Sponsored by E.I. du Pont de Nemours & Co.
Geometry is at the heart of chemistry, and in the work of Omar M. Yaghi, this year's winner, the marriage of chemical form and function is blatant and welcome. In his metal organic framework (MOF) crystals and related networklike structures, which Yaghi, 43, collectively refers to as reticular chemistry, geometry becomes beautifully real.
What's more, chances are good that it will become useful, technology-generating geometry, too. BASF, the largest chemical company in the world, has begun selling several of Yaghi's structures. Trademarked as Basolite, the new line of microporous crystals is touted by the company as having "the world record in surface area"—on the order of a football field per gram.
Think of catalysis, carbon capture and sequestration to combat greenhouse gas emission, hydrogen storage for vehicles, and gas separation systems, and you get an idea of how Yaghi, a professor in the department of chemistry and biochemistry at the University of California, Los Angeles, envisions the future for this growing class of structures whose members already number in the thousands.
By mixing and matching metal oxide nodes with a wide variety of organic struts, Yaghi and his colleagues have made an enormous variety of MOFs. Using these and other molecular building blocks, Yaghi also has been making MOPs, COFs, and even ZIFs—that is, metal-organic polyhedra, covalent organic frameworks, and zeolite imidazolate frameworks, respectively. "The synthetic space is unbelievable," Yaghi says. And over the years, Yaghi has developed synthetic principles and procedures that have inspired others to join the MOF movement.
"The recent work of Omar Yaghi has vitalized and clearly dominates the field, indeed to a large extent has served to define it," collaborator Michael O'Keeffe of Arizona State University notes, referring to MOF R&D.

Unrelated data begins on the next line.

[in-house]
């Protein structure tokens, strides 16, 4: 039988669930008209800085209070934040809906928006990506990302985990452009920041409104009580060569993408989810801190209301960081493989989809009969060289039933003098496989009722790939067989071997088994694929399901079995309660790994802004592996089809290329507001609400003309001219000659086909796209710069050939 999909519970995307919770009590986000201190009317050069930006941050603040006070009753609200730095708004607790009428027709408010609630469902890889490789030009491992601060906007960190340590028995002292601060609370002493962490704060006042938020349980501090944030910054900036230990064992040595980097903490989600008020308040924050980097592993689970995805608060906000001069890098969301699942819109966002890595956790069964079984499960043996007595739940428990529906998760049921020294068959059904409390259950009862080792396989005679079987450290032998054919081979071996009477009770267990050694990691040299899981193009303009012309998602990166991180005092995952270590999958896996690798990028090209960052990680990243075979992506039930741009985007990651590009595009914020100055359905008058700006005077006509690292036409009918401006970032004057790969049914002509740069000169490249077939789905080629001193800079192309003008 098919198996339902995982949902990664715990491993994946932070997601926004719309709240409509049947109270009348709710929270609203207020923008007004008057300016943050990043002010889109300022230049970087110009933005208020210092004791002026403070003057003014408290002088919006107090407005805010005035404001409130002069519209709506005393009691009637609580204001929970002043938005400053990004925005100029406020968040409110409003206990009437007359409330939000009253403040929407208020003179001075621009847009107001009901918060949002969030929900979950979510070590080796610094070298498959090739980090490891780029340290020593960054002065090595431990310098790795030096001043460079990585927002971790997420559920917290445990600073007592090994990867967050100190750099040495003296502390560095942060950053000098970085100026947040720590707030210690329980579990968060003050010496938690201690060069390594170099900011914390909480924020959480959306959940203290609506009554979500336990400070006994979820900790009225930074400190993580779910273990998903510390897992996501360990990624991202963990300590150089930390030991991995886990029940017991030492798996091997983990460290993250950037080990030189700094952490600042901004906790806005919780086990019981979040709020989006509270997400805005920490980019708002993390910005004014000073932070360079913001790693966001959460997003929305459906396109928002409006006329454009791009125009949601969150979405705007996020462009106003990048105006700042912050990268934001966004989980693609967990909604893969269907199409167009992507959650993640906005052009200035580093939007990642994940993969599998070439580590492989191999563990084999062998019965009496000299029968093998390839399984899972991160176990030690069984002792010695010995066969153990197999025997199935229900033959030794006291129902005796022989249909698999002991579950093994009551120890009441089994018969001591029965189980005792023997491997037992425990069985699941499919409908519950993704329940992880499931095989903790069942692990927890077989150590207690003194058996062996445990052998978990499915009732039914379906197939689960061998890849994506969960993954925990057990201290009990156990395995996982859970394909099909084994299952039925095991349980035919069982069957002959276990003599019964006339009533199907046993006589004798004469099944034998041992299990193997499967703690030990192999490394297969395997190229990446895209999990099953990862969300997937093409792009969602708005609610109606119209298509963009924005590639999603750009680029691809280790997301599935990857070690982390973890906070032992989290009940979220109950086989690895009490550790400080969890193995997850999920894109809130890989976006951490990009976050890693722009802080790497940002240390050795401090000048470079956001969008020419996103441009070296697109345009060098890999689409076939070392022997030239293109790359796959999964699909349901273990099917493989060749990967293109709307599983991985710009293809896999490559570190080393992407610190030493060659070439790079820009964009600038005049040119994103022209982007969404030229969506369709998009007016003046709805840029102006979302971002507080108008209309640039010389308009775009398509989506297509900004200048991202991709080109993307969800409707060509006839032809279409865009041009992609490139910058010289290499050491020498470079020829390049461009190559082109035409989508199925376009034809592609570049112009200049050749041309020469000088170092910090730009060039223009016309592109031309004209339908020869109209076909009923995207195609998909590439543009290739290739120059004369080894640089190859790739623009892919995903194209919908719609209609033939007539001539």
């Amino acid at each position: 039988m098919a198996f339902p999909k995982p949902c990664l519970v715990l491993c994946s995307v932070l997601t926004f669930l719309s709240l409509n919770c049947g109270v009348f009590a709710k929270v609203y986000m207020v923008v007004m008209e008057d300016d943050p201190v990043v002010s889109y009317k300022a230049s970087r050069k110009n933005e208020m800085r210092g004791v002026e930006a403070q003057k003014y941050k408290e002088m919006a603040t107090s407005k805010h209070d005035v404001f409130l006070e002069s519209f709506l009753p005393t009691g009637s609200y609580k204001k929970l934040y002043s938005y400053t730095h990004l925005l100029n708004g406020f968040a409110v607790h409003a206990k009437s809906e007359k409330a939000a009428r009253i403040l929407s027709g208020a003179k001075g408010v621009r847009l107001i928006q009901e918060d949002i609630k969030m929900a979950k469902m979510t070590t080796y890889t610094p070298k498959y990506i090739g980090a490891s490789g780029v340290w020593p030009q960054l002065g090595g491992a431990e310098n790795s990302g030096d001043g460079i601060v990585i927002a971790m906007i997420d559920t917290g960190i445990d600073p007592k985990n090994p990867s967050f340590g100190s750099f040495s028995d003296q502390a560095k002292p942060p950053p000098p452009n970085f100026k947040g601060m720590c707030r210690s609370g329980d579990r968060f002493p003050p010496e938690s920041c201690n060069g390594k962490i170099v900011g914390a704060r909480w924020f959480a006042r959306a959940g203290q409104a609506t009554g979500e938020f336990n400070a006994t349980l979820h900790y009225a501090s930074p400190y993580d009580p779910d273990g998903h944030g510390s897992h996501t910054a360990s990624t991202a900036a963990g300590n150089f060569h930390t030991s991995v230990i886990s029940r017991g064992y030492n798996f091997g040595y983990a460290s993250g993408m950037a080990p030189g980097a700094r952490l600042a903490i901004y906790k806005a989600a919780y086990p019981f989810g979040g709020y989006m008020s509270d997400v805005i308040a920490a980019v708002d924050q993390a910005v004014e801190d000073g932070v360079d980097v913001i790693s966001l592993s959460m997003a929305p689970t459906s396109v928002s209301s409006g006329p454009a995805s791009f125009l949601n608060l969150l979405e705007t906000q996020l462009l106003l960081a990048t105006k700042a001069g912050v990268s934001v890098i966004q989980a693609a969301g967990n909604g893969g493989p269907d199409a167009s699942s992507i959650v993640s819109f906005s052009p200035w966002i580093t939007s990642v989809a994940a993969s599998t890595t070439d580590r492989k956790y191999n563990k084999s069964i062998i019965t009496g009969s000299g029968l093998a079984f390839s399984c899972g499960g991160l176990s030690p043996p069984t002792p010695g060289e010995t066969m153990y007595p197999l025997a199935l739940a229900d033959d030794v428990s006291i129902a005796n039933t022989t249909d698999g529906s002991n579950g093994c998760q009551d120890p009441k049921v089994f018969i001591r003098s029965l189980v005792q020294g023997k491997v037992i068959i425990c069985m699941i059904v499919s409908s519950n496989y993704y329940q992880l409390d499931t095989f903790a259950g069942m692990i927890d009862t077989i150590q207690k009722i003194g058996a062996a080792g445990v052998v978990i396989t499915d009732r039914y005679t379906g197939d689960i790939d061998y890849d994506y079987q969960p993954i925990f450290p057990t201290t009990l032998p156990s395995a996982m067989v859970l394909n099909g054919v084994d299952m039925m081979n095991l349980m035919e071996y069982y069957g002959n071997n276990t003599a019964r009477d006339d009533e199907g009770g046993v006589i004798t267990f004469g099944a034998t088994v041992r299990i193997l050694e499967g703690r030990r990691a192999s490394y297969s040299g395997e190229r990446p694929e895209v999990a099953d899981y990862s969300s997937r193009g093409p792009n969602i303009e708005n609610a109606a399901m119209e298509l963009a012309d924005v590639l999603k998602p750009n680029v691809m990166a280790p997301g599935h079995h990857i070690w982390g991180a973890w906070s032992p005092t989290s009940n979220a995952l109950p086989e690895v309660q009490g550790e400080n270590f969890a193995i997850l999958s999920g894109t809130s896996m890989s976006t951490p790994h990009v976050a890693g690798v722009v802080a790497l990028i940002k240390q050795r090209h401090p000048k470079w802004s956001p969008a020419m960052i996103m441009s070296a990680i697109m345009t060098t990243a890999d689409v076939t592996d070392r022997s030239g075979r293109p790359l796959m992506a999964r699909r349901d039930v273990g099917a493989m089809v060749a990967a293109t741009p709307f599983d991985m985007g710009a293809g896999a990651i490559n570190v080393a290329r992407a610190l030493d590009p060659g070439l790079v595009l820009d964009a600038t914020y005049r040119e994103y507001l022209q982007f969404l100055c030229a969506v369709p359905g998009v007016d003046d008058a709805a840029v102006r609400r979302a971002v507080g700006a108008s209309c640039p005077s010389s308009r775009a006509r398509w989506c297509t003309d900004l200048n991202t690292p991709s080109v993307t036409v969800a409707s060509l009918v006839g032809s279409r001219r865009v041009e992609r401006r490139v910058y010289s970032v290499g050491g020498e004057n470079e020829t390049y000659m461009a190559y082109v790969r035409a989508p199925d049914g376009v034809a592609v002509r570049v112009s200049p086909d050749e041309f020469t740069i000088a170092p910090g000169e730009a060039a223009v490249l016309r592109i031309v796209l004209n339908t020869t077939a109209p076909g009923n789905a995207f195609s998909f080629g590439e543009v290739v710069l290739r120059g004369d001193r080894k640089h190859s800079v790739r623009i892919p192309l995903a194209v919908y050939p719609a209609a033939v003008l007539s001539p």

"He has certainly opened up this area of metal organic frameworks by demonstrating you can use organic molecules as Tinkertoys," adds professor of chemistry Michael D. Ward, director of New York University's Molecular Design Institute. "This enables you to develop a versatile class of compounds with an incredible diversity of functions," notes Ward, whose own work centers on designing molecular building blocks that assemble into solids by way of hydrogen-bonding.
Among MOFs' most tantalizing abilities is storing lots of carbon dioxide, methane, hydrogen, and other gas molecules without having to apply high pressures or cool down the gases. "I tell students it's like bees congregating on a honeycomb," Yaghi says.
Yaghi, one of 13 brothers and sisters, moved to America from Jordan when he was 15 years old to pursue an education. When he was applying for graduate school, he was captivated by a spherical metal oxide structure made by Walter G. Klemperer of the University of Illinois, Urbana-Champaign, which he saw in UI's graduate school catalog. Under Klemperer's tutelage, Yaghi earned a Ph.D. in 1990. After a two-year postdoctoral stint at Harvard University in Richard Holm's inorganic chemistry laboratory, Yaghi was a chemistry faculty member at Arizona State and then the University of Michigan, each time for seven years, before landing in 2005 at his present venue at UCLA. Among his previous awards is ACS's Solid-State Chemistry Award (1988).
Yaghi will present the award address before the Division of Inorganic Chemistry.